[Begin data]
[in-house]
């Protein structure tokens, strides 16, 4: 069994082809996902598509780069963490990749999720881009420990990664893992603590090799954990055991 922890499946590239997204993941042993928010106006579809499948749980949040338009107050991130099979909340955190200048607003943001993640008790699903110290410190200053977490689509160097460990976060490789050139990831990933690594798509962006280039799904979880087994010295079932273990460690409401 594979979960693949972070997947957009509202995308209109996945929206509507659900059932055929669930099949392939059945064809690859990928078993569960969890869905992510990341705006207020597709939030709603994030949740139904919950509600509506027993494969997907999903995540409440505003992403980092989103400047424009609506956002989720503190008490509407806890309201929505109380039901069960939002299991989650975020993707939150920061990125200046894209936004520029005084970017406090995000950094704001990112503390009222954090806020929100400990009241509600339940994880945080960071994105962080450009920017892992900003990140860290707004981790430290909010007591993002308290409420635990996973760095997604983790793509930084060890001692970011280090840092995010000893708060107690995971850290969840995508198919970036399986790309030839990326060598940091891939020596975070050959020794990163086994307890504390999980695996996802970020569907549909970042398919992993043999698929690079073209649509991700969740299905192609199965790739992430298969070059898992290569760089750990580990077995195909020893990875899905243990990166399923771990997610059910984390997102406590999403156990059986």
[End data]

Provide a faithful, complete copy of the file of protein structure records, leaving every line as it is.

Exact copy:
[in-house]
């Protein structure tokens, strides 16, 4: 069994082809996902598509780069963490990749999720881009420990990664893992603590090799954990055991 922890499946590239997204993941042993928010106006579809499948749980949040338009107050991130099979909340955190200048607003943001993640008790699903110290410190200053977490689509160097460990976060490789050139990831990933690594798509962006280039799904979880087994010295079932273990460690409401 594979979960693949972070997947957009509202995308209109996945929206509507659900059932055929669930099949392939059945064809690859990928078993569960969890869905992510990341705006207020597709939030709603994030949740139904919950509600509506027993494969997907999903995540409440505003992403980092989103400047424009609506956002989720503190008490509407806890309201929505109380039901069960939002299991989650975020993707939150920061990125200046894209936004520029005084970017406090995000950094704001990112503390009222954090806020929100400990009241509600339940994880945080960071994105962080450009920017892992900003990140860290707004981790430290909010007591993002308290409420635990996973760095997604983790793509930084060890001692970011280090840092995010000893708060107690995971850290969840995508198919970036399986790309030839990326060598940091891939020596975070050959020794990163086994307890504390999980695996996802970020569907549909970042398919992993043999698929690079073209649509991700969740299905192609199965790739992430298969070059898992290569760089750990580990077995195909020893990875899905243990990166399923771990997610059910984390997102406590999403156990059986």